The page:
What distinguishes Dr. Vanden Wyngaard is how she chose to address the situation. She listened and responded to a perspective that is not typically acknowledged: the students. What makes her “good” is that she responded and not reacted. Dr. Vanden Wyngaard, as quoted in CNN, called the assignment “completely unacceptable.” “It displayed a level of insensitivity that we absolutely will not tolerate in our school community,” Wyngaard said, “I am deeply apologetic to all of our students, all of our families and the entire community.” Through the investigative process she invited the Jewish Anti-Defamation League to provide trainings to her staff and students. Wow! From what I read from the copy is that she was not threatened by a different perspective and decided to make much needed systemic changes in the curriculum and instruction. We can learn a lot from her example.


The second superintendent example comes from Georgia. The story continues to be in the news because of the wonderment that a high school in 2013, Wilcox High School was finally having an integrated prom. Steve Smith is an example of a “bad” superintendent. Mr. Smith stressed, according to a CNN report, “the segregated proms aren’t organized by the schools”. He later wrote that  “he and the county’s board of Education “not only applaud their (the student’s idea), but we also passed a resolution advocating that all activities involving our students be inclusive and nondiscriminatory. I fully support these ladies, and I consider it an embarrassment to our schools and community that these events have portrayed us as bigoted in any way”.  Mr. Smith also was quoted as saying his high school will consider hosting an integrated prom in 2014. Consider!  How’s that for leadership savvy? At first, I thought that the superintendent was responsible for finally making changes to the prom policy but found the contrary to be true. The prom was actually organized by an interracial group of students who decided enough was enough. A segregated whites only prom was still held in the county.

What makes Mr. Smith a “bad” leader? It is the fact that he is not taking the opportunity to lead his students and families into 21st century multiracial America. He did not stand up to the parents and the school board by supporting his students with an integrated prom. By allowing the district to not host any prom as a strategy to not host an integrated prom sends a terrible message to his students. The message he sent to them is that white and black students should not mix and be friends. This is unacceptable. Proms are an example of a school related activity that should be hosted by district officials with the help of volunteers not parents who want to keep white students away from black students.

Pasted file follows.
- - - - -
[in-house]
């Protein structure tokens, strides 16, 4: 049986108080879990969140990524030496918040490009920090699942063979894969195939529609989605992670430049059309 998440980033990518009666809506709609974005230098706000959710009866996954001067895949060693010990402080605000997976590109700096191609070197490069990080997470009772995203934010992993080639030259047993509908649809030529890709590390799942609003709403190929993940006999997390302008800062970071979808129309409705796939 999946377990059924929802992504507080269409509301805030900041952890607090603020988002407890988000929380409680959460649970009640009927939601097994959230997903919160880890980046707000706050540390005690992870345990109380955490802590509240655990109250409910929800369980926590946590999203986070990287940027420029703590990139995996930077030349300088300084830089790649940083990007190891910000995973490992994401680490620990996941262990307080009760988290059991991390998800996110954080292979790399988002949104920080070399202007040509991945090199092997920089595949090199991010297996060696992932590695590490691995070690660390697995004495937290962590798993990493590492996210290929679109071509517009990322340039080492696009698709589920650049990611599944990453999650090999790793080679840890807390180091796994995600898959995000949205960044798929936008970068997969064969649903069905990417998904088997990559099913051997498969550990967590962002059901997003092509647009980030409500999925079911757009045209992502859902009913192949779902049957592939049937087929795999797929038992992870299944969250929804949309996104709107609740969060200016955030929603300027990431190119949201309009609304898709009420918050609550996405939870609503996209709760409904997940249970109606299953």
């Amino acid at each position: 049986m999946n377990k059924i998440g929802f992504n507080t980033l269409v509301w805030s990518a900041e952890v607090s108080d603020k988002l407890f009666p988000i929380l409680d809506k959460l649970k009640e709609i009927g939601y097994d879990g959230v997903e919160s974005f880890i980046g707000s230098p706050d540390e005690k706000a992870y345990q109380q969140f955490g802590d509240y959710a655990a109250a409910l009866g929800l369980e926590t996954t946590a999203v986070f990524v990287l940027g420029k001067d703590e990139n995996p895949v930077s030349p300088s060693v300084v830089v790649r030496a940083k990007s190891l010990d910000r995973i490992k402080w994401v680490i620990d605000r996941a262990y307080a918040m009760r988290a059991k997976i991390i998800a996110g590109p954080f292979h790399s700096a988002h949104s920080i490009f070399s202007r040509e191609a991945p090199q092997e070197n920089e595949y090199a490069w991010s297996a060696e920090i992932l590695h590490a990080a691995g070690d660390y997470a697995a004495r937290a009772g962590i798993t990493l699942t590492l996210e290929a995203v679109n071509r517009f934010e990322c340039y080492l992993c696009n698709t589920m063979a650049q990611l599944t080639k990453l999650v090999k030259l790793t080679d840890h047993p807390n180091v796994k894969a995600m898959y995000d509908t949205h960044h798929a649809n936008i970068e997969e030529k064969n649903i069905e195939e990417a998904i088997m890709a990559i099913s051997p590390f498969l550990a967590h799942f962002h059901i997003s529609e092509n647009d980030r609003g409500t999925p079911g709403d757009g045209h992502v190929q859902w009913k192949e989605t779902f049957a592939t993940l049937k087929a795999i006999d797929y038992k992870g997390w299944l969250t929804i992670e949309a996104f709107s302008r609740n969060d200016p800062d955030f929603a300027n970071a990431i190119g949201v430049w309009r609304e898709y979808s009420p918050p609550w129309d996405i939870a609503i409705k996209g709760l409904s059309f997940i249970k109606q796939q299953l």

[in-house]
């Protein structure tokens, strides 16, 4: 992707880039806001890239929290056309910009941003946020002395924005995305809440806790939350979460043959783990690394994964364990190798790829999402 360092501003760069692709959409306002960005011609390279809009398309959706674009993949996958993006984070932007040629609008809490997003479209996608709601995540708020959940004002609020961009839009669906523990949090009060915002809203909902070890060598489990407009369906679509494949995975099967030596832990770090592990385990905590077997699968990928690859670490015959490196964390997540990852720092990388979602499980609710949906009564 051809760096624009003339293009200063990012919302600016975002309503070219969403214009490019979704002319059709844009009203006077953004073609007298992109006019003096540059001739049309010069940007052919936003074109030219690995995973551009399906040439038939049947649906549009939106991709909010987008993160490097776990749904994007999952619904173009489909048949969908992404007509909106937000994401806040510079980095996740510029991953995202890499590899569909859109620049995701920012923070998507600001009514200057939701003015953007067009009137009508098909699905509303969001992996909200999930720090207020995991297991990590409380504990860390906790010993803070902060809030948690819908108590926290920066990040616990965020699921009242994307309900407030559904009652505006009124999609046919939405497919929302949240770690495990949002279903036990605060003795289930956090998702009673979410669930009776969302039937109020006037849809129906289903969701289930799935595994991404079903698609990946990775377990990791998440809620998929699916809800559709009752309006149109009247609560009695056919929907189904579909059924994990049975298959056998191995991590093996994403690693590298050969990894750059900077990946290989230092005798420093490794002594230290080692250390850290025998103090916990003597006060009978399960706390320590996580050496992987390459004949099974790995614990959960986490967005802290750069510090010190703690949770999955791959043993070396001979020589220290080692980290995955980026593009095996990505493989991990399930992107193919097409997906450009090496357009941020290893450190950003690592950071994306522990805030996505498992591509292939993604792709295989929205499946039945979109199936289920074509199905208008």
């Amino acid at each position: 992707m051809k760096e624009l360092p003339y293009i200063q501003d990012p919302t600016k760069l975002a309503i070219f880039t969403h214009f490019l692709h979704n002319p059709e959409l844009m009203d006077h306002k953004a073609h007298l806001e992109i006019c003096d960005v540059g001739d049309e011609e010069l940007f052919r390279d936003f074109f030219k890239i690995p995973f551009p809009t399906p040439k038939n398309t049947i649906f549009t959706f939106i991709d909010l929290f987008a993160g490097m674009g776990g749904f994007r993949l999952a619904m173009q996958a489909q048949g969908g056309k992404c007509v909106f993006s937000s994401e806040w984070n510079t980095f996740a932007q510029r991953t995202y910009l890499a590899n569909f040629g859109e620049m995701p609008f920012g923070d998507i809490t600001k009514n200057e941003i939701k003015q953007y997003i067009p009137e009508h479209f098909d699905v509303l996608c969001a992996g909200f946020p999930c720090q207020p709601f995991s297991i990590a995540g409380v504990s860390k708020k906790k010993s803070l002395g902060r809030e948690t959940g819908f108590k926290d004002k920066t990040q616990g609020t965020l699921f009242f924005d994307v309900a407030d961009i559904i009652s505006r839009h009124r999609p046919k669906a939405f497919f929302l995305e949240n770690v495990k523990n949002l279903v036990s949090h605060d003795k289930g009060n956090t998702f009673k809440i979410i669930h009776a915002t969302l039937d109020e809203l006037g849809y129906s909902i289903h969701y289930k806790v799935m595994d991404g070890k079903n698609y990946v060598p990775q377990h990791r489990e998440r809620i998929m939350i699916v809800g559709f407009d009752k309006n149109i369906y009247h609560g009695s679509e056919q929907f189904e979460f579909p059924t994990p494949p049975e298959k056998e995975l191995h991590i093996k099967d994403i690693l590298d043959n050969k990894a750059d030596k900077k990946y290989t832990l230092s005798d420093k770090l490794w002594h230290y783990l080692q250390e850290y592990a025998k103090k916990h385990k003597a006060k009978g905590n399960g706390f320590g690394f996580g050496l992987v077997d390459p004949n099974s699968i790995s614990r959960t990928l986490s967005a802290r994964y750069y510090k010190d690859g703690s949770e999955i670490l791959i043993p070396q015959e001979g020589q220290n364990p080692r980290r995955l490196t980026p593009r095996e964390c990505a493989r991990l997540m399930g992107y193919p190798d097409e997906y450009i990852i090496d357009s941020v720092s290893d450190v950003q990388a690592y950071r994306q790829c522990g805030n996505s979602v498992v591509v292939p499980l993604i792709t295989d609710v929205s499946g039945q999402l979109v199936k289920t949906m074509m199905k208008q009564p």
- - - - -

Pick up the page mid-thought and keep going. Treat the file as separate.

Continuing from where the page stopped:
Who makes the lists of “indifferent” superintendents? They are the leaders who accept educational racial disparities and gaps in their programming and achievement and do nothing about them. They allow mediocre teachers to continue to teach poorly to the very students who need access to the best educators and they allow principals to improperly lead their schools by perpetuating inequitable conditions of learning and achievement.  Children under the care of these “indifferent” superintendents do not reach their potential. Dr. Linda Darling-Hammond recently summed up what indifference looks like today and what America needs to do for the better. Superintendents can learn from her research and expertise. She was interviewed by Dr. Eric Cooper on NCEBC (National Council on Educating Black children) blog radio and shared her views called: Educational Inequality and America’s Future: What Must Be Done? Her key points:

  • We should treat our children as our most precious resource.
  • We need to advocate for an equitable school system.
  • Provide equitable funding, resources and opportunities to all students not just the students who come from affluent families.
  • We should pay attention and provide equitable education to English language learners, low income students and students of color. Provide the supports needed for success. This is an investment.
  • Provide high quality teachers to students and high quality programming as well.
  • Provide job embedded professional learning opportunities for teachers.
  • Invest in high quality teachers and principals.
  • Take care of our children by providing health care, housing, high quality pre-school, access to learning opportunities and meals.
  • Provide enriched curriculum for all children not just basic skills.
  • Analyze what is needed for children and then provide the necessary supports.

We must keep our school districts and superintendents accountable to provide equitable education for our students. It is critical for us to work together and advocate for changes or our nation will continue to decline in educational outcomes. What will we tell our grandchildren and future generations? That they were not worth the investment? As Dr. Darling- Hammond eloquently states: “We should treat our children as our most precious resource”.